Old and New

When I was growing up in the 1950’s and 1960’s a common feature of the towns and cities I lived in was the “diner.” In those days, the term “diner” meant something very specific. It was a structure that looked like an oversized bus. It had a lot of chrome and vinyl. It had very distinctive booths and counter stools. Most of them looked very much alike. There was one in Seneca Falls, NY. There was one in Canoga, NY. I think I remember seeing them in Rochester, NY. Sometime around the late 1960’s they began to disappear.

Today, E and I were in Rochester and we were looking for a place to get a bite to eat. We came across the Highland Park Diner, and it was a no-brainer to go in and check it out.

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I’ve driven by this place many times, but never had the opportunity to stop in. It was delightful in a number of different ways! The first thing you notice is that it is the real-deal in terms of authenticity. It looks very much like the way I remember these diners used to look. Of course, my memory of my childhood is pretty dim at this point, so there are probably more differences than similarities between this diner and the original diners, but still – it was very nostalgic for me to be in there. There is a lot of art-deco stuff around: the clock, the light fixtures, the speakers.

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The menu provides a short history of this diner:

Included in the Rochester Landmark Society’s list of architectural gems, the Highland Park Diner was built by the Orleans Company on site in 1948 and is the only diner made by that firm still in existence – only three or four were manufactured before the company went bankrupt.

The building functioned as a diner from 1948-1974, was vacant for two years, then became an Off Track Betting parlor run by New York State.

In 1986, Robert Malley bought the building, renovated it and opened it as a diner once again.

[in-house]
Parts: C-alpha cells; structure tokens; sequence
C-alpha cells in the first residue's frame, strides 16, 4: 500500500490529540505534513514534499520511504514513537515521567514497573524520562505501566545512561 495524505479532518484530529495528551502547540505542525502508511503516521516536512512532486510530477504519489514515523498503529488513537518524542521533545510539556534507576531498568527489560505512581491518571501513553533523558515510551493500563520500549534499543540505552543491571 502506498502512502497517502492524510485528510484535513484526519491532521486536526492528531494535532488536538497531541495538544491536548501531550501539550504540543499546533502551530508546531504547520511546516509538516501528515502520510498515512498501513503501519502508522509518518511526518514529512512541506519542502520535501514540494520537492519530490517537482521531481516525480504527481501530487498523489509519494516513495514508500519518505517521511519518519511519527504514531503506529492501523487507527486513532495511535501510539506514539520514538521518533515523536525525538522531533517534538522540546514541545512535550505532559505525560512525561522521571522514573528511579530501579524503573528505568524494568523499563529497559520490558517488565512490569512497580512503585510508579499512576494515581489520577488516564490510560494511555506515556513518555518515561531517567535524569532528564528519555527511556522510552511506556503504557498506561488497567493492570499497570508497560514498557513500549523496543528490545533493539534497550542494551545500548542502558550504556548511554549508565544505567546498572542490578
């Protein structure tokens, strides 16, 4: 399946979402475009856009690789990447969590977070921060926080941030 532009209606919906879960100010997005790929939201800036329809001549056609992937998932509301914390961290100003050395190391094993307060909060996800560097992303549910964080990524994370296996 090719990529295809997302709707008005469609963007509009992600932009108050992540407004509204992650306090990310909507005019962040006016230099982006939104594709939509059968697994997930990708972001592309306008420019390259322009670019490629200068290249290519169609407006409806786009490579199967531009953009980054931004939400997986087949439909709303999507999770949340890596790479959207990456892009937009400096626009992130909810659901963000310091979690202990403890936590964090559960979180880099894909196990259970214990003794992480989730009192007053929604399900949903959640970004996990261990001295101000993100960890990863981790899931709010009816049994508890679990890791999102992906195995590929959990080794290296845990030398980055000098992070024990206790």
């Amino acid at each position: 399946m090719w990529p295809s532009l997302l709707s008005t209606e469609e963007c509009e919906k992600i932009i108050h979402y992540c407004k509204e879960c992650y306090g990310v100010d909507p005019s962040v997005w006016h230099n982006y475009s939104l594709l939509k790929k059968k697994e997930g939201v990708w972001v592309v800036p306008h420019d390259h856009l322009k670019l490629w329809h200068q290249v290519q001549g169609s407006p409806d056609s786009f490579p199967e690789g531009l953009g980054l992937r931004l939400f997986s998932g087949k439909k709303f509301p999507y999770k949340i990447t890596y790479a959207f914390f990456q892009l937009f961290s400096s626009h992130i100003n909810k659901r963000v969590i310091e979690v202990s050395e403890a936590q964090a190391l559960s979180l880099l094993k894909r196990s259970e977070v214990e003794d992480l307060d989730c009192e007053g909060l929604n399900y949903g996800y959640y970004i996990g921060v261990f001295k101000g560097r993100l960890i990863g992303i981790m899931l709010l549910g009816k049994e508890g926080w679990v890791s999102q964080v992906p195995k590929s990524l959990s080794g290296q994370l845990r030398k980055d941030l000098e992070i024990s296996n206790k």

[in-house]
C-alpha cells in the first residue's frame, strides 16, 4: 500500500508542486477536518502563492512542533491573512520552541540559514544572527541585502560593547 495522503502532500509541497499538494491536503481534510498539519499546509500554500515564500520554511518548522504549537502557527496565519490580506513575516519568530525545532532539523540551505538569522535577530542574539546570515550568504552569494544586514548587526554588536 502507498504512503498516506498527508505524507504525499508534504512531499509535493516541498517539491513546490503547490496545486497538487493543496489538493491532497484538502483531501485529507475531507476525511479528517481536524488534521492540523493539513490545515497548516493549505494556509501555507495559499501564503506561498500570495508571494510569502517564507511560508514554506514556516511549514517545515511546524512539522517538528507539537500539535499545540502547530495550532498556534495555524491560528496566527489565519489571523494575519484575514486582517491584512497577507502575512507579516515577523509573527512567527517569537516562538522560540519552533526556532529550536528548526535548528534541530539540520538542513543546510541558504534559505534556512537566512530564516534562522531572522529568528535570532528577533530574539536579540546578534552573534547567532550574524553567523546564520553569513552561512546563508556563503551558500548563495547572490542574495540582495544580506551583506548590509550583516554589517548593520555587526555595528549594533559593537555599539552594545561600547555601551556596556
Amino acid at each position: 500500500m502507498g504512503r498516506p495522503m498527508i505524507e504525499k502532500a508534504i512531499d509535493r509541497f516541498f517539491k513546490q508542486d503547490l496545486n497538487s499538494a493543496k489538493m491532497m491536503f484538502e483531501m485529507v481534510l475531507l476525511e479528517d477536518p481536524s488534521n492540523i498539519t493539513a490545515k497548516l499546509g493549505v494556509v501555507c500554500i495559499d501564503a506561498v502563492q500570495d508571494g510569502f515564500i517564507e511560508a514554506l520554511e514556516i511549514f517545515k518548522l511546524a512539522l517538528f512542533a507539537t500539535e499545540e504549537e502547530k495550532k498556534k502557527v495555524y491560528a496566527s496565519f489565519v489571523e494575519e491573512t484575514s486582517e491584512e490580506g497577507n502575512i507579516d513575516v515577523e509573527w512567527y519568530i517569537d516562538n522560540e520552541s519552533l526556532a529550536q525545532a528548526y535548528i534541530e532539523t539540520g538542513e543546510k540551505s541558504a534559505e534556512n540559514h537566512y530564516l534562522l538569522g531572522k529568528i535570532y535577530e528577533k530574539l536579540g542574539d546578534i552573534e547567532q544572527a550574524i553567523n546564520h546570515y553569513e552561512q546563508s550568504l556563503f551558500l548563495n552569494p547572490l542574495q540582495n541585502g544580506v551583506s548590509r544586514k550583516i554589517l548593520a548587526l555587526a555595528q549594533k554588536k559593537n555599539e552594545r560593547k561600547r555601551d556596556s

In December of 2003, Van Zissis purchased the diner and is continuing to provide patrons of the Highland Park Diner the freshest and finest food, great atmosphere and friendly service, all in keeping with the tradi- tion at this unique diner.

Today, Highland Park Diner patrons range from college students to mature couples, all of whom enjoy the diner’s traditional foods as well as its ‘new fashioned’ dishes.

Emphasizing freshness, the menu features homemade mashed potatoes, hamburgers, soups, salads, sand- wiches, paninis and a truly delicious apple pie (selected as the best in the United States by Conde Nast Traveler). The diner seats fifty-five, nineteen at the counter and thirty-six at the booths.

But you don’t go to a diner primarily for the décor. I had the Italian panini, and E had the Blue Burger. She enjoyed her meal, and mine was outstanding. The Italian panini (which is a summer 2014 “special” item) has an assortment of different meats (salami, etc), artichokes, roasted red peppers and a basil pesto. Absolutely delicious.

Between the excellent food, the great service, and the nostalgic décor, this was an experience that I am very glad that I had. I recommend the Highland Park Diner if you are in the South Goodman – South Clinton area of Rochester, NY.


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